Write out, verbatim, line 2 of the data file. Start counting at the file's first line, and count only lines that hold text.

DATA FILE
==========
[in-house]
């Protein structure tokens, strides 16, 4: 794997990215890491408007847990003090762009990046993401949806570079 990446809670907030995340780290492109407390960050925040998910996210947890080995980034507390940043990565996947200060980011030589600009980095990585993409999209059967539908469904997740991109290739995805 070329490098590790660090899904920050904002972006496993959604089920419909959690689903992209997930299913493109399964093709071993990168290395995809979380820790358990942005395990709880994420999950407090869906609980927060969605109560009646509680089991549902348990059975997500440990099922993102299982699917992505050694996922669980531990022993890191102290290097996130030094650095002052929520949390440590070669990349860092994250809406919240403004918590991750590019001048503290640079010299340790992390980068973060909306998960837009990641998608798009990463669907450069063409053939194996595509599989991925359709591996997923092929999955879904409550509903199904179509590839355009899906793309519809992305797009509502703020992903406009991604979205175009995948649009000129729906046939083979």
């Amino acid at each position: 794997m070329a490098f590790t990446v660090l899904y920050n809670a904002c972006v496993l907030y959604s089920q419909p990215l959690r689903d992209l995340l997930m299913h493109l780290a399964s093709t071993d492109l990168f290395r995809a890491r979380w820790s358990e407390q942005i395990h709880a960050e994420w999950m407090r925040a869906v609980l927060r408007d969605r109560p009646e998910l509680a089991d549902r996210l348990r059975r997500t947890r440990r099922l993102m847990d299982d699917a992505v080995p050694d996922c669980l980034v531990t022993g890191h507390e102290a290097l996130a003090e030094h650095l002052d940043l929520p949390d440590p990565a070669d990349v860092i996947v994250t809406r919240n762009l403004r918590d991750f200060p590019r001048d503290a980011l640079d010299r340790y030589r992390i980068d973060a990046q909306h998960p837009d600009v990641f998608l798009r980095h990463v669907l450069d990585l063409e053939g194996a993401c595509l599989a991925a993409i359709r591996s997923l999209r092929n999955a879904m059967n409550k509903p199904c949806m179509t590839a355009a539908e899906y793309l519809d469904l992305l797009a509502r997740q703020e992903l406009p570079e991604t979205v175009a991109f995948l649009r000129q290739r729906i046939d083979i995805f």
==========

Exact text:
């Protein structure tokens, strides 16, 4: 794997990215890491408007847990003090762009990046993401949806570079 990446809670907030995340780290492109407390960050925040998910996210947890080995980034507390940043990565996947200060980011030589600009980095990585993409999209059967539908469904997740991109290739995805 070329490098590790660090899904920050904002972006496993959604089920419909959690689903992209997930299913493109399964093709071993990168290395995809979380820790358990942005395990709880994420999950407090869906609980927060969605109560009646509680089991549902348990059975997500440990099922993102299982699917992505050694996922669980531990022993890191102290290097996130030094650095002052929520949390440590070669990349860092994250809406919240403004918590991750590019001048503290640079010299340790992390980068973060909306998960837009990641998608798009990463669907450069063409053939194996595509599989991925359709591996997923092929999955879904409550509903199904179509590839355009899906793309519809992305797009509502703020992903406009991604979205175009995948649009000129729906046939083979």